Socialist Worker

Limits to mortgage help: a ticking timebomb

Labour’s proposals to impose a time limit on mortgage help will hit the poorest hardest and set a dangerous precedent, writes Carola Becker

Issue No. 2146

The government has found yet another way of putting pressure on the long-term unemployed, in addition to the Welfare Reform Bill currently going through parliament.

Under new social security regulations, job seekers will have help towards their mortgage interest payments cut after two years.

This has the potential to set a new and extremely damaging precedent.

Usually, such regulations have to be referred first to the Social Security Advisory Committee (SSAC) for consultation and comment, before they can go to parliament and become law.

There is a possibility that changes contained in these new regulations will never face proper scrutiny.

Under the “urgency” provisions in the Social Security Administration Act 1992 ministers can bypass democratic measures if they appear “inexpedient”.

The regulations can then become law before the SSAC gets to comment on them, and without ever being aired in parliament.

This convenient provision has enabled the government to give with one hand and take with the other, leaving most people none the wiser.

The are some beneficial aspects to the new regulations.

These include bringing down the time before claimants can access help towards their mortgage payments to 13 weeks, and increasing the capital limit – the maximum value of the home on which payments will be made – from £100,000 to £200,000.

But the provision cutting off help after two years is a nasty and well hidden attack.

There is a real danger that time-limiting the length of mortgage benefits could make it easier for governments to introduce limits on other welfare benefits too.

After Bill Clinton’s reforms in the 1990s, some US states have a “lifetime limit” of two years on welfare payments. This has had devastating results.

According to research by the University of California, the cut-off mainly affects women with young children. Many of them are suddenly left without money to buy food.

And that research was conducted in 2007, following a period of economic growth.

Britain’s Welfare Reform Bill is based, to a great extent, on the US model.

This way of cutting the number of people on benefits – in some cases by as much as 90 percent – is now popular with governments on both sides of the Atlantic.

Many of the “reforms” proposed in the government’s Green Paper “No-one Written Off: Reforming Welfare To Reward Responsibility”, mimic the US model.

The underlying ideology is that unemployment is the individual’s fault and should be punished – hence the work for your benefits schemes, which are called workfare in the US.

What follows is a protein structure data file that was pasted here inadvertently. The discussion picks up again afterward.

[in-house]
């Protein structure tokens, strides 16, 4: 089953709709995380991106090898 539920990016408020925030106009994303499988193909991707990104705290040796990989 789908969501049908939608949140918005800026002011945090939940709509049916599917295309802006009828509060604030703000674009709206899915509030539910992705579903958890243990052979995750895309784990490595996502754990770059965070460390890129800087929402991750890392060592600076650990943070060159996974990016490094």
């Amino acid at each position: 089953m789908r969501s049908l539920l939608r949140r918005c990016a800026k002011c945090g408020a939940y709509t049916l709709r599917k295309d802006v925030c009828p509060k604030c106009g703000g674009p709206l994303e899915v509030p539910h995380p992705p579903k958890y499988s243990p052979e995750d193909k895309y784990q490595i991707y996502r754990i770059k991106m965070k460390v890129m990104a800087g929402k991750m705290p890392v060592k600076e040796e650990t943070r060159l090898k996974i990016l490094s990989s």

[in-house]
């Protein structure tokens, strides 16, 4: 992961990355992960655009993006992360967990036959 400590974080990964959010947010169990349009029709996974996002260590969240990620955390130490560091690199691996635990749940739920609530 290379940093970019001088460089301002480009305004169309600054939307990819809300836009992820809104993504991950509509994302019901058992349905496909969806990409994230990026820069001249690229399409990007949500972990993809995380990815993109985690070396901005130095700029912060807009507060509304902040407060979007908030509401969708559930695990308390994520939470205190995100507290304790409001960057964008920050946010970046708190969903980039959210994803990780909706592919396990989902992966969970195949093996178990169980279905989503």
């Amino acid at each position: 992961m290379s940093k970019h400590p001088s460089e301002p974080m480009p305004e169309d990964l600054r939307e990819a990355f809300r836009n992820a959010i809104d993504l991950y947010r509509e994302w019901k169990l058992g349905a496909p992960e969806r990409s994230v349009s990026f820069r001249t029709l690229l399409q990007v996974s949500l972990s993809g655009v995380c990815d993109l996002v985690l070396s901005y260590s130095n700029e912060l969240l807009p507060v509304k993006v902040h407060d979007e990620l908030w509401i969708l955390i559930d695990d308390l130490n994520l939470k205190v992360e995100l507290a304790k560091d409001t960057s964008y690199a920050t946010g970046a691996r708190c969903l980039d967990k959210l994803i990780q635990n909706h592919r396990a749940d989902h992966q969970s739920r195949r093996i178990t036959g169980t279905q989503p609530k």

It is deeply ironic that an economic crisis, which makes long-term unemployment a virtual certainty for many, has provided the government with the justification it needed to bring in further welfare cuts under the “urgency” provisions.

Notwithstanding the global economic crisis, ministers insist that finding a job is our personal responsibility.

In an explanatory note to the SSAC, the government states, “The two-year time limit for JSA [Job Seekers Allowance] claims is an essential measure to ensure customers are clear about what is expected of them by way of meeting their responsibilities to find work.”

This statement presumes that there are jobs “out there” for those who look hard enough for them.

However, only last month the International Monetary Fund forecast that the British economy will keep shrinking well into next year, and at a much faster rate than other nations.

It is generally accepted by economists that employment figures are the last thing to recover after a recession.

The number of homes repossessed in Britain rose by 54 percent to 4,000 last year, according to the Council of Mortgage Lenders (CML).

The CML says that the limit on mortgage interest payments will do nothing to alleviate this problem.

In a second explanatory note, the government admits that the CML welcomed the reduction in the waiting period and increased capital limit, but had “concerns over the two-year time limit”.

But this has not persuaded ministers to drop this provision.

As in the US, the two-year limit is likely to hit women with young children the hardest. One of the “welfare reforms” already introduced through secondary legislation means that unemployed single parents with children as young as 12 – seven from next year – now have to go onto job seekers allowance.

This will make them vulnerable to all the “conditionality” threats attached to that benefit.

So, while our ministers have been able to claim generous “expenses” for the maintenance of their second homes, many jobseekers now have to live under the threat of having their only home repossessed.

Carola Becker is a campaigner on welfare issues

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Tue 7 Apr 2009, 19:04 BST
Issue No. 2146
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